PSNI spent £4m on supergrass case
- 27 March 2012
- From the section Northern Ireland
The PSNI spent more than £4m on the first so-called supergrass trial in Northern Ireland for more than 25 years.
Twelve men were acquitted of all charges against them after a judge said the two main prosecution witnesses were liars and "ruthless terrorists".
The costs were revealed in a letter to the Stormont justice committee.
Their trial is expected to be one of the most expensive ever held in Northern Ireland.
It relied on the evidence of so-called supergrasses, Robert and Ian Stewart.
Nine men involved in the UVF supergrass trial were acquitted of the murder of UDA leader Tommy English.
They included the alleged former UVF leader in north Belfast Mark Haddock.
Thirteen men had been charged with more than 30 offences including the murder of rival loyalist Mr English, kidnapping, and UVF membership.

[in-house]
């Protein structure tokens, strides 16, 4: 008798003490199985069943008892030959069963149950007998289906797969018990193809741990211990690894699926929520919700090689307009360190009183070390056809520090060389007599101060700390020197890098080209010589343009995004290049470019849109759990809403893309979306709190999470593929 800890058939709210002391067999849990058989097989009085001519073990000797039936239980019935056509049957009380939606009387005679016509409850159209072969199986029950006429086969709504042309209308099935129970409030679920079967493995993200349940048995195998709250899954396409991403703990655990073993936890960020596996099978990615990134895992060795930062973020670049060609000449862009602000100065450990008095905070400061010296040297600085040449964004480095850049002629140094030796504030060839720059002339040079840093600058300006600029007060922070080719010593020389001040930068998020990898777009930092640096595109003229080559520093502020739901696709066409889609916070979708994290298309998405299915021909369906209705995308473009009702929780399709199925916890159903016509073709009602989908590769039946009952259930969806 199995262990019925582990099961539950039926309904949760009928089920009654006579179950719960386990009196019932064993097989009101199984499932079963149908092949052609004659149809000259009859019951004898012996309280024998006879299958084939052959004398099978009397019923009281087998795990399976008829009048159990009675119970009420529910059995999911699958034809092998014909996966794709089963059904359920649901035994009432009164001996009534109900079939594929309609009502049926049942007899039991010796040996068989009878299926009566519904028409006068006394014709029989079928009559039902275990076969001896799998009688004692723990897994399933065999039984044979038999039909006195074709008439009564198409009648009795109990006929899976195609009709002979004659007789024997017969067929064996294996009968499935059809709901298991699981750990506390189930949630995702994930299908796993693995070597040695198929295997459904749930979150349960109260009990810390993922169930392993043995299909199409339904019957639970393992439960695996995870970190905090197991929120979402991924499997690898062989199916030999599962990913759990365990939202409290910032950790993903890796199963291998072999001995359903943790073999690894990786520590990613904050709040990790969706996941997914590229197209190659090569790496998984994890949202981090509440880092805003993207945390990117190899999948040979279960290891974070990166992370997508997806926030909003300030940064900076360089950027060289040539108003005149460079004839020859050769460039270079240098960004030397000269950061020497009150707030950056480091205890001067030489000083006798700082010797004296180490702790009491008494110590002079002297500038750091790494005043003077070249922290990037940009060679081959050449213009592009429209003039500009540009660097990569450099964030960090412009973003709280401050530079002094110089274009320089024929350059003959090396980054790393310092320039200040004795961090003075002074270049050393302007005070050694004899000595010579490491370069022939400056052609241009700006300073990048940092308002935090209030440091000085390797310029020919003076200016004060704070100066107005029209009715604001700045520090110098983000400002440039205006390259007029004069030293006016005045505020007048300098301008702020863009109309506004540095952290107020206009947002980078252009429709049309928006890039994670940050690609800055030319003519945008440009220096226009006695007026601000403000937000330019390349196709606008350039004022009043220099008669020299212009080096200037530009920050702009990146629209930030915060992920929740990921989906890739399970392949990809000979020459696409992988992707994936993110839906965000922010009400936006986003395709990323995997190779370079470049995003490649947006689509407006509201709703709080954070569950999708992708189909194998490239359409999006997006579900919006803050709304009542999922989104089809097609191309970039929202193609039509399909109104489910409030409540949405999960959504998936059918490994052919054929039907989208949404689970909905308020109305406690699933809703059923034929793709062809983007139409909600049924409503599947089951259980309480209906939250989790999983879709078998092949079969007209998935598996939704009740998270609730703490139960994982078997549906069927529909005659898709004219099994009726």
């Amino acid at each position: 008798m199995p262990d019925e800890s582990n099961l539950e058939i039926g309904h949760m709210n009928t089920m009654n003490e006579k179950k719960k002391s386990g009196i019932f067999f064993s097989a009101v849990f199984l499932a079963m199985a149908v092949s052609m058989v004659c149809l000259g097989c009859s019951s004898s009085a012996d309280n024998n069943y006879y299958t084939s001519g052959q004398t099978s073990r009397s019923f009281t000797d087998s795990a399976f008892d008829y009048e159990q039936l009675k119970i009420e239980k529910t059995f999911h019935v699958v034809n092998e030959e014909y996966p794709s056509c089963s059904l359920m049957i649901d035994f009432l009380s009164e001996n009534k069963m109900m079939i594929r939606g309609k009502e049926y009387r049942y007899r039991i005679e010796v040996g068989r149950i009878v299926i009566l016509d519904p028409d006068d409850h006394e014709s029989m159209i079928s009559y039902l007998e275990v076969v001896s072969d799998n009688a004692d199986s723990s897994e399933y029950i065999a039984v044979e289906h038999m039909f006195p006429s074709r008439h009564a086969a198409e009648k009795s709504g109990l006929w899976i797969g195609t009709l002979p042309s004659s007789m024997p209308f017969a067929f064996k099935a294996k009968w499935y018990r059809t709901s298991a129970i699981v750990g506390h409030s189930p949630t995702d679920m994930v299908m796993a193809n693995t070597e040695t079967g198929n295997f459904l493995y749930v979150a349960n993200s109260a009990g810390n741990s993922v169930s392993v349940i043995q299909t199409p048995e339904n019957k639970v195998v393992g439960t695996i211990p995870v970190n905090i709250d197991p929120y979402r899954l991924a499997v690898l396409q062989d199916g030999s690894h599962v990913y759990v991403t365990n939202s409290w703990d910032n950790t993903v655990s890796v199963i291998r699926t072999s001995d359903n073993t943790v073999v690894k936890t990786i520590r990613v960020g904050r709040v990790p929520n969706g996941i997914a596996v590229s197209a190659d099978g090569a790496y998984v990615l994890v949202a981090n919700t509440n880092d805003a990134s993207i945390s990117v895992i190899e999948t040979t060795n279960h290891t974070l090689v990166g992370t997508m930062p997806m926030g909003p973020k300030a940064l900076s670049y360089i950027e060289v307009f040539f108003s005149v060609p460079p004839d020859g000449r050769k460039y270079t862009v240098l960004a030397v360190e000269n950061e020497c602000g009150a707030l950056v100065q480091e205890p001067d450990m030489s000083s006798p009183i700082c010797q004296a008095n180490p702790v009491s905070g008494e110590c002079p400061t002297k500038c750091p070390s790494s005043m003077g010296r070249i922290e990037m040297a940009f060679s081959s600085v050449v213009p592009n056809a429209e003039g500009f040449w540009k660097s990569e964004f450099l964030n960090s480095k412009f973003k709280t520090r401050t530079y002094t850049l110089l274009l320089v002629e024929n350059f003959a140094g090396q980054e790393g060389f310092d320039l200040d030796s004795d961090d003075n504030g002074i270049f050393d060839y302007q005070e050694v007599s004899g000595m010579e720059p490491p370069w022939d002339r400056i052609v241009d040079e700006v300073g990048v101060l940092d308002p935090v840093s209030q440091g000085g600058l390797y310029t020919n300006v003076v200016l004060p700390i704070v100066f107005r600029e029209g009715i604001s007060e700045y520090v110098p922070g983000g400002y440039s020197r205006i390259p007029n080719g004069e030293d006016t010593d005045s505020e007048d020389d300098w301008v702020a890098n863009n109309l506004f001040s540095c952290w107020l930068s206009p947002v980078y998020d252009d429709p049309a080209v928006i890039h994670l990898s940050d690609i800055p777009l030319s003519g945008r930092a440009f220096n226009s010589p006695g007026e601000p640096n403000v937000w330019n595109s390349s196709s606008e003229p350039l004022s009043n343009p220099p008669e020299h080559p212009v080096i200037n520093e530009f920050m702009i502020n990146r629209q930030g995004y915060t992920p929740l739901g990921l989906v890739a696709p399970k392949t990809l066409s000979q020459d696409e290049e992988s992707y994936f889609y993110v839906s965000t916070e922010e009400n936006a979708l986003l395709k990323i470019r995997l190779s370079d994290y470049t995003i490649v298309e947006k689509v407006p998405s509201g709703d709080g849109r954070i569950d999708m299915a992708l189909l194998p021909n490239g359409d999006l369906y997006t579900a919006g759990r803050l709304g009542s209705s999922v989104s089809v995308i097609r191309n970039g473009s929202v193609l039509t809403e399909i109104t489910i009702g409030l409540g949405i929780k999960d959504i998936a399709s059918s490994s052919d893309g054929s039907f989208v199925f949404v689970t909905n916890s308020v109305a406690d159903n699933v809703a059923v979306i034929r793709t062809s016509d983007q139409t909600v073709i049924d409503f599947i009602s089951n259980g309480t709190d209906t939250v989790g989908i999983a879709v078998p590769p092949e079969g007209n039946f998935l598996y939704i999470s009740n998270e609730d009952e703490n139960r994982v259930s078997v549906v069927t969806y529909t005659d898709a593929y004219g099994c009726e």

Twelve out of the 13 were acquitted of all charges. Neil Pollock, 36, was convicted of possessing items intended for terrorism.
A letter from the Department of Justice to the justice committee at Stormont revealed that the estimated costs for the PSNI are slightly more than £4.3m.
That figure included the cost of the investigation and providing security during the 72-day trial.
The Public Prosecution Service spent £520,000, and the court service another £219,000. The cost to the prison service was more than £768,000.
The combined costs revealed on Tuesday totalled more than £5.8m.
However, the figure does not include the most expensive part of the trial - the legal aid fees for the defence barristers and solicitors.
The Department of Justice said those costs have still not been finalised.
The DUP's Paul Givan, who is chair of the Assembly's justice committee, said a review of the system is needed.
"We never want the scenario where prosecutions don't take place because of the costs that could be associated with it," he said.
"But we do need to have confidence that the decision makers in all of this are making the correct decisions whenever they decide to take a case, because the taxpayer is being left to foot the bill and the family who lost their loved one are not satisfied either."